that any two persons are, when the one is cleverer and always
leads the other, and this last is patiently content to be led.
Mr. Lennox was pushing on in his profession; cultivating, with
profound calculation, all those connections that might eventually
be of service to him; keen-sighted, far-seeing, intelligent,
sarcastic, and proud. Since the one long conversation relating to
Frederick's affairs, which she had with him the first evening in
Mr. Bell's presence, she had had no great intercourse with him,
further than that which arose out of their close relations with
the same household. But this was enough to wear off the shyness
on her side, and any symptoms of mortified pride and vanity on
his. They met continually, of course, but she thought that he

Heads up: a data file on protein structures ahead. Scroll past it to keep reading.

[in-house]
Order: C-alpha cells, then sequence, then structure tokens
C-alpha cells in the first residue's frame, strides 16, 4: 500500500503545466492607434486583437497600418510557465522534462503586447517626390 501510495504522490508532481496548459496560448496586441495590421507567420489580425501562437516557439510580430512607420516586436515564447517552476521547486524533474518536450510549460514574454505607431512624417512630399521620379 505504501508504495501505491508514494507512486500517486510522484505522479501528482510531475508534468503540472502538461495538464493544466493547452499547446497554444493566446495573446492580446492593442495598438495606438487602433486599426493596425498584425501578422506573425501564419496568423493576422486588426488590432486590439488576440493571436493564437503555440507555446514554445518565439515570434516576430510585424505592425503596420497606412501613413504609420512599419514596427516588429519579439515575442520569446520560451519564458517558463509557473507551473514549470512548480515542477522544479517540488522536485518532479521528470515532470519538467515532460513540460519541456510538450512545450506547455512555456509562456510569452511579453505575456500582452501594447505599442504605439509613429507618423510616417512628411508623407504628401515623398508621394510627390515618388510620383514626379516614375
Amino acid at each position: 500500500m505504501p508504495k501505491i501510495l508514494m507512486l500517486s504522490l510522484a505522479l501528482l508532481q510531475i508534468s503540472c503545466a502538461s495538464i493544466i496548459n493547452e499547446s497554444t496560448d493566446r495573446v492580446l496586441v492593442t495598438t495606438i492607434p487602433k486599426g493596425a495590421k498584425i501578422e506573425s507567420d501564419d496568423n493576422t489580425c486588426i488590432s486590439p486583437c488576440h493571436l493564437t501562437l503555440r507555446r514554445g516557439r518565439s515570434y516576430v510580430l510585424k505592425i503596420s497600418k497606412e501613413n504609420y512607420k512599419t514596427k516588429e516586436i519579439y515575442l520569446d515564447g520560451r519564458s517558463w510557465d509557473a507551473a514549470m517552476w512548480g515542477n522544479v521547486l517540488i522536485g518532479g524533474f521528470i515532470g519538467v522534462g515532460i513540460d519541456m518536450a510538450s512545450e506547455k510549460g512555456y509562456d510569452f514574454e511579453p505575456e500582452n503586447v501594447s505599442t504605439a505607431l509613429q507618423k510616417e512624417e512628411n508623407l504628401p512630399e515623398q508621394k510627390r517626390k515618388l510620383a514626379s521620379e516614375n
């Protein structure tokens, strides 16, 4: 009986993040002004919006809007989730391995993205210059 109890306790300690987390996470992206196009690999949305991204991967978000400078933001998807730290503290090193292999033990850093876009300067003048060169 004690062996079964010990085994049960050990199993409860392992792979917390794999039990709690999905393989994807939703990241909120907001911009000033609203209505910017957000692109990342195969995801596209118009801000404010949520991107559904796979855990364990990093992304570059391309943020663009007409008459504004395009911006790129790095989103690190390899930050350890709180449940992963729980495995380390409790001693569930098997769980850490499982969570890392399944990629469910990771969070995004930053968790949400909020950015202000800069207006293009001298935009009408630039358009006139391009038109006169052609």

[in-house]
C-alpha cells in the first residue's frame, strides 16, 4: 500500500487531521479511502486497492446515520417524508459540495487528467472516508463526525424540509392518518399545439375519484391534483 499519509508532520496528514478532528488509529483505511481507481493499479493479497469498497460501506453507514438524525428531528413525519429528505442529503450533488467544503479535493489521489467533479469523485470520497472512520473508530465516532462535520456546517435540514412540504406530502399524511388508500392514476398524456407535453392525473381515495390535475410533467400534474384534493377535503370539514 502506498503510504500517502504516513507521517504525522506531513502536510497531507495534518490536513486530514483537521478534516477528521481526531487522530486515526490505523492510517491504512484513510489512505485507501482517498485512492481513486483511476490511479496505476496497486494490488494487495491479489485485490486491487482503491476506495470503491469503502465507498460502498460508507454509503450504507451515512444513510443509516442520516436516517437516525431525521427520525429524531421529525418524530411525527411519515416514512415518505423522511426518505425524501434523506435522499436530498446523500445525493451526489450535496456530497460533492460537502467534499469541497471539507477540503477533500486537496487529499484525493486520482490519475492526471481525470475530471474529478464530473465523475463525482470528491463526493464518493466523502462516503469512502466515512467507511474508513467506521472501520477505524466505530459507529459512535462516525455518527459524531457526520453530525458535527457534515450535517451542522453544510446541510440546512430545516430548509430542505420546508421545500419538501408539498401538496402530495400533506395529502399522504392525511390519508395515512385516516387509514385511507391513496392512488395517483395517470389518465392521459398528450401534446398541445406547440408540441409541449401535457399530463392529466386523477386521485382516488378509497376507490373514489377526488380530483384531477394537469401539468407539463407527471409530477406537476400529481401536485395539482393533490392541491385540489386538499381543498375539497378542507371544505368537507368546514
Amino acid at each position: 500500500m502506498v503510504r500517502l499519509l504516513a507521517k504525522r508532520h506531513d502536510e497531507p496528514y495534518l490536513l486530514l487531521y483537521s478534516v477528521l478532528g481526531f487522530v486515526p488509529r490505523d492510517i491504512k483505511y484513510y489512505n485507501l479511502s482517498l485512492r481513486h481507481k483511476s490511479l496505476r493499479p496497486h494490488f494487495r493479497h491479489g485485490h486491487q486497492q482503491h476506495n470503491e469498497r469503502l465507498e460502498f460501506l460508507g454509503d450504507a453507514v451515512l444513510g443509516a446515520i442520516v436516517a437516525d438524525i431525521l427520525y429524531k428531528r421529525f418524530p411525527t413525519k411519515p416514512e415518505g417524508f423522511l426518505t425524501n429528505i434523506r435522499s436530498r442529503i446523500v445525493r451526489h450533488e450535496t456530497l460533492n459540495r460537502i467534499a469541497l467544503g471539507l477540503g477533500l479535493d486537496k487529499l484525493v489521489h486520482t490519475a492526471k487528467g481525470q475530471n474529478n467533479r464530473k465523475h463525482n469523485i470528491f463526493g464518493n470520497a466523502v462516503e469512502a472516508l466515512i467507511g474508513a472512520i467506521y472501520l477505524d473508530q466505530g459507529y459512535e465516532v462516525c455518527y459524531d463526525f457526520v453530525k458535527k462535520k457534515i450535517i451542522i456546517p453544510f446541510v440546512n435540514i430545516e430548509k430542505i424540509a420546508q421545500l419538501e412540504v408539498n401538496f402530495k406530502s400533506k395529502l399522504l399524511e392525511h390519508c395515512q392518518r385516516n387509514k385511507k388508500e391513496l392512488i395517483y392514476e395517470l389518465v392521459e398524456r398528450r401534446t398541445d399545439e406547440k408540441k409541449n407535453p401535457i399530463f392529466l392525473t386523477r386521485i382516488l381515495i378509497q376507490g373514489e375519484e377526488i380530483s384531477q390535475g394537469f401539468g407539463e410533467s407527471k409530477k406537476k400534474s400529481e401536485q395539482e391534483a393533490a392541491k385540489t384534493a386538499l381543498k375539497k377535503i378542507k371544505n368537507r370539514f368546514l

rather avoided being alone with her; she fancied that he, as well
as she, perceived that they had drifted strangely apart from
their former anchorage, side by side, in many of their opinions,
and all their tastes.

And yet, when he had spoken unusually well, or with remarkable
epigrammatic point, she felt that his eye sought the expression
of her countenance first of all, if but for an instant; and that,
in the family intercourse which constantly threw them together,
her opinion was the one to which he listened with a
deference,--the more complete, because it was reluctantly paid,
and concealed as much as possible.